10. Let them be picky, but not too picky - This is where balance becomes important. I think it's okay for your kid to be a little bit picky and if you try too hard to make your child eat and like absolutely everything, every meal will turn into a battle and it will be harder to get them to eat a healthy meal at all. For example, Benjamin has always HATED eggs. I'm not sure why he hates them so much, but he always has. About once or twice a year I will get him to try one little bite of eggs to see if he likes them, but otherwise he knows he doesn't have to eat eggs at all. However, if I see him suddenly starting to refuse and turn down a certain food that he used to love (he has done this with spaghetti a few times), I won't let him get away with it so easily because I know he does like spaghetti.

Are your kids picky eaters? What surprising foods do they hate? What tips and tricks do you have for getting them to eat healthy meals? 

Monday, July 7, 2014

No Free Hands? Paperless Coupons to the Rescue

*This shop has been compensated by Collective Bias, Inc. and its advertiser. All opinions are mine alone.

I love saving money whenever I can. So if there are coupons out there, I, of course, want to use them! However, being a mom of a four year old, a three year old, and a three month old, my hands are so full that I usually forget to clip coupons and when I am able to clip I never seem to have them when I need them. The Walgreens app is helping moms like me save money on the go with paperless coupons. I am able to open the app, clip the coupons that I need, and easily scan them at the checkout saving me valuable time and money.


This past holiday weekend, for example, we had a lot of family in town and a crazy schedule. We also were planning a quick beach trip (since we live in Orlando and the beach is 45 minutes away this can be a fun spontaneous adventure). However, we had been so busy that we needed to stop for a few baby necessities on the way.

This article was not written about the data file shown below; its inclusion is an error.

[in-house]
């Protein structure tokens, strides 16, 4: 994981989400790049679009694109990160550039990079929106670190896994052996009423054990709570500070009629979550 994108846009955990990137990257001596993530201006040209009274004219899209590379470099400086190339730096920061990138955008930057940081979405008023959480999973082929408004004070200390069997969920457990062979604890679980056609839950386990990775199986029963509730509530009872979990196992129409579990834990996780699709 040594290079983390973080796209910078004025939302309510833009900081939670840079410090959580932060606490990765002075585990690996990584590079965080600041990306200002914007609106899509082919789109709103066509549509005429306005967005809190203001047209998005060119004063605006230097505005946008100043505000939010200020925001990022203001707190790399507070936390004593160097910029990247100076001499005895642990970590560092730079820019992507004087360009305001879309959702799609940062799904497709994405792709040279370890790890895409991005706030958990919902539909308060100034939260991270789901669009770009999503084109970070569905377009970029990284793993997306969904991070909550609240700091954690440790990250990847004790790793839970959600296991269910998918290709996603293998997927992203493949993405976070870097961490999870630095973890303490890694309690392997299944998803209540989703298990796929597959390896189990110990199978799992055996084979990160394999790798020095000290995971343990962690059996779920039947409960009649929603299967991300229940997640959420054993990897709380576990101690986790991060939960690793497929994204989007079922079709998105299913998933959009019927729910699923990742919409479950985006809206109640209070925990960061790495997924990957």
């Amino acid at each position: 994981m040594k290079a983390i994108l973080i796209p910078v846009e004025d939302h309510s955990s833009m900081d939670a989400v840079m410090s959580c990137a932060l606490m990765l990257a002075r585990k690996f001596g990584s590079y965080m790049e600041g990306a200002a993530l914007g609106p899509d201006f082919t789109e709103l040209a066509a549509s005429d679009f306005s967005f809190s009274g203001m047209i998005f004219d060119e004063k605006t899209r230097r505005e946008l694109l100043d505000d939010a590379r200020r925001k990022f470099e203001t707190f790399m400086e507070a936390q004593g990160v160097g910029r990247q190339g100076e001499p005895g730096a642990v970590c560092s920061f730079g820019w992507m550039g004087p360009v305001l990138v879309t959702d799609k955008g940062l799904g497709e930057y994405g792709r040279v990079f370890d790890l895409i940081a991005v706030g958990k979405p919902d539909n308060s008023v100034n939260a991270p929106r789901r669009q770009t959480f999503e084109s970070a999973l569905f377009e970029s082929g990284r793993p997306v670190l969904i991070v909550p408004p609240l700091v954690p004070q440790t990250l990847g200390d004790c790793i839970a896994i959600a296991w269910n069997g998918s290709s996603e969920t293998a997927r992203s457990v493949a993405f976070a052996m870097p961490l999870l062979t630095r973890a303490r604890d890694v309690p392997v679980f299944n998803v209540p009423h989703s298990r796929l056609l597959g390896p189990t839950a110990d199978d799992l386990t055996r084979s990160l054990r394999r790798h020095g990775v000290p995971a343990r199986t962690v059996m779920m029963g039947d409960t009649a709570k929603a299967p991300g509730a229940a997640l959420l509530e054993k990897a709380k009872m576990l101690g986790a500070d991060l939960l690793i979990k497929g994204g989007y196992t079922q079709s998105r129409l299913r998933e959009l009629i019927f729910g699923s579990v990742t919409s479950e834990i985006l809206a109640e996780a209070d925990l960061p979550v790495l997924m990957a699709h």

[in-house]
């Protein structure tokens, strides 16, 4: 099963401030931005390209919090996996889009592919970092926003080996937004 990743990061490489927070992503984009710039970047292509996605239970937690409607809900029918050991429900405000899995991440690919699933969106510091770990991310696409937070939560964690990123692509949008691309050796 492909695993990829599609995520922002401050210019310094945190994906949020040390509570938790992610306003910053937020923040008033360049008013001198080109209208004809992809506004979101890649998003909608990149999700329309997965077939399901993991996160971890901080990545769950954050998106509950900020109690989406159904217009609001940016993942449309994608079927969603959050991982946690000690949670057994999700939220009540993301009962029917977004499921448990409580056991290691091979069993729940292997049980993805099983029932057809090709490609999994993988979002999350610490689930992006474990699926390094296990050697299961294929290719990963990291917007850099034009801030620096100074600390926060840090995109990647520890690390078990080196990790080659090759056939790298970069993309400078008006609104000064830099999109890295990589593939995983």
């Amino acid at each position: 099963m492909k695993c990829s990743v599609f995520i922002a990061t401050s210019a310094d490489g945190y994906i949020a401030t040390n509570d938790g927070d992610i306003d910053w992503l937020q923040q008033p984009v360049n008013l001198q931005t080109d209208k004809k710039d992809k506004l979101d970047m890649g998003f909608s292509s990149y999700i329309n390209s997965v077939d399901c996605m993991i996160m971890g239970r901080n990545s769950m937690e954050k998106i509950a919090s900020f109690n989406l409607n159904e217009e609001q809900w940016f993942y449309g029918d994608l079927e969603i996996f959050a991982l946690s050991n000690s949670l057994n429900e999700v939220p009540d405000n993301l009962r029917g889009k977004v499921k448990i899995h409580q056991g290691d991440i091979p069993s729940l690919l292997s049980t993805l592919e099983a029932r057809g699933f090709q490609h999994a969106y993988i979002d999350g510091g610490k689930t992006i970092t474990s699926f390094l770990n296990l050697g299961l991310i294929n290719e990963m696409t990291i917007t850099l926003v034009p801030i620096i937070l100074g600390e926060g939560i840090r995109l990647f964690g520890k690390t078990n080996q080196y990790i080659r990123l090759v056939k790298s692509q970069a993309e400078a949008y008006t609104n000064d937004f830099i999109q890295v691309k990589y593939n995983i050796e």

Of course there was a convenient Walgreens location, and I opened the app to find coupons for diapers, baby shampoo, diaper rash cream, and pacifiers. #WalgreensPaperless #collectivebias


So after quickly picking up a few goodies for Baby Oliver (he loves his new pacifiers by the way), I let the big kids pick out something fun for the beach with the money I saved with the paperless coupons. They both picked out little on-the-go sets of Play-Doh and some bubbles. Then at the checkout it took just one scan to use all the coupons that I had clipped.



We only lost five or ten minutes on our way to the beach and saved money to boot. That means we got to spend much more time playing in the sand and the waves!


Lyla was having trouble finding her bubbles...


But when she finally did, she laughed with glee. The bubbles were a fun edition to our time on the beach!

Friday, May 23, 2014

Bing in the Classroom

This is a sponsored post written by me on behalf of Bing in the Classroom. As always all thoughts and opinions are my own.

Have you heard about Bing in the Classroom ? It's a wonderful program that helps bring technology to schools in a number of different areas. The internet is such an important learning tool and platform, but it can also provide a lot of distractions. Bing in the Classroom is helping to make the internet more accessible and less distracting for students.


1. Ad-free search - Bing in the Classroom is a new ad-free search engine that is available to many schools. It also offers a safe search with strict filters to block adult content, while even preventing the students from being subject to ad targeting. This program is offered free of charge to many schools, and it only takes a few minutes for an administrator to sign up.

2. Free Suface Tablets for your school - You can also help your school, or a school of your choice earn rewards just by searching the web through the Bing platform. Once you've signed up ( Sign up for Bing Rewards! ), when you search the internet on your computer, tablet, or phone, you earn points for your school. Every time a school earns 30,000 credits, Bing sends the school a Microsoft Surface Tablet with Type Face.

3. Digital literacy lessons - Bing offers 3 daily learning activities based on the Bing homepage. They are basically puzzles that can't be solved with a simple search, but require a combination of computer search skills and critical thinking. They are a fun way to practice and build important skills.

 

Show support for #adfreesearch!
This post was created in partnership with Bing.